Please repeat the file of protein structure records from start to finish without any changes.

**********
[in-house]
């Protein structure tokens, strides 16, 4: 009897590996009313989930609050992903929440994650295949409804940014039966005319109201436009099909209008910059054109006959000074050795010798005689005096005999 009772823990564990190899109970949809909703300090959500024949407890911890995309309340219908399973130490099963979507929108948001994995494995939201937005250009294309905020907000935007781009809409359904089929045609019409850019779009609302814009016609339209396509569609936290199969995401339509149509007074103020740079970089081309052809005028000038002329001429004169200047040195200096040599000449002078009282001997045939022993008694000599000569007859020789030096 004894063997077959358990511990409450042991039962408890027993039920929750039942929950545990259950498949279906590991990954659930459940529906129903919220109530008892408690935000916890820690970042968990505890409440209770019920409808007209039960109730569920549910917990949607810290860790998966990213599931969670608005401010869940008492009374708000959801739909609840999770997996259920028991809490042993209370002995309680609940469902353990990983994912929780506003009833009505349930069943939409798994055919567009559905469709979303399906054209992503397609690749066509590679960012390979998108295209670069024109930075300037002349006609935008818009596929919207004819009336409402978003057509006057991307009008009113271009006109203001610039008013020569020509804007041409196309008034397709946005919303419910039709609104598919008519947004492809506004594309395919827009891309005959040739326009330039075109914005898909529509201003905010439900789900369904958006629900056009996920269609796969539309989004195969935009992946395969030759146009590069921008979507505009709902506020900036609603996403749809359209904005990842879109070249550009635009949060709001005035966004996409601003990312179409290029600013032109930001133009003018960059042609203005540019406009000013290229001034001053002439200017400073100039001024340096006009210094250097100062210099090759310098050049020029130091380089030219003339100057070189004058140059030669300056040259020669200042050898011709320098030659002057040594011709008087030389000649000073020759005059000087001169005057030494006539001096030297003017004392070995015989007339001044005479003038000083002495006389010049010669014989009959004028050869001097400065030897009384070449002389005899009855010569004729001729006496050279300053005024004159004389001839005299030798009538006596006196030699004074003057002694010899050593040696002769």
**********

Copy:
[in-house]
């Protein structure tokens, strides 16, 4: 009897590996009313989930609050992903929440994650295949409804940014039966005319109201436009099909209008910059054109006959000074050795010798005689005096005999 009772823990564990190899109970949809909703300090959500024949407890911890995309309340219908399973130490099963979507929108948001994995494995939201937005250009294309905020907000935007781009809409359904089929045609019409850019779009609302814009016609339209396509569609936290199969995401339509149509007074103020740079970089081309052809005028000038002329001429004169200047040195200096040599000449002078009282001997045939022993008694000599000569007859020789030096 004894063997077959358990511990409450042991039962408890027993039920929750039942929950545990259950498949279906590991990954659930459940529906129903919220109530008892408690935000916890820690970042968990505890409440209770019920409808007209039960109730569920549910917990949607810290860790998966990213599931969670608005401010869940008492009374708000959801739909609840999770997996259920028991809490042993209370002995309680609940469902353990990983994912929780506003009833009505349930069943939409798994055919567009559905469709979303399906054209992503397609690749066509590679960012390979998108295209670069024109930075300037002349006609935008818009596929919207004819009336409402978003057509006057991307009008009113271009006109203001610039008013020569020509804007041409196309008034397709946005919303419910039709609104598919008519947004492809506004594309395919827009891309005959040739326009330039075109914005898909529509201003905010439900789900369904958006629900056009996920269609796969539309989004195969935009992946395969030759146009590069921008979507505009709902506020900036609603996403749809359209904005990842879109070249550009635009949060709001005035966004996409601003990312179409290029600013032109930001133009003018960059042609203005540019406009000013290229001034001053002439200017400073100039001024340096006009210094250097100062210099090759310098050049020029130091380089030219003339100057070189004058140059030669300056040259020669200042050898011709320098030659002057040594011709008087030389000649000073020759005059000087001169005057030494006539001096030297003017004392070995015989007339001044005479003038000083002495006389010049010669014989009959004028050869001097400065030897009384070449002389005899009855010569004729001729006496050279300053005024004159004389001839005299030798009538006596006196030699004074003057002694010899050593040696002769």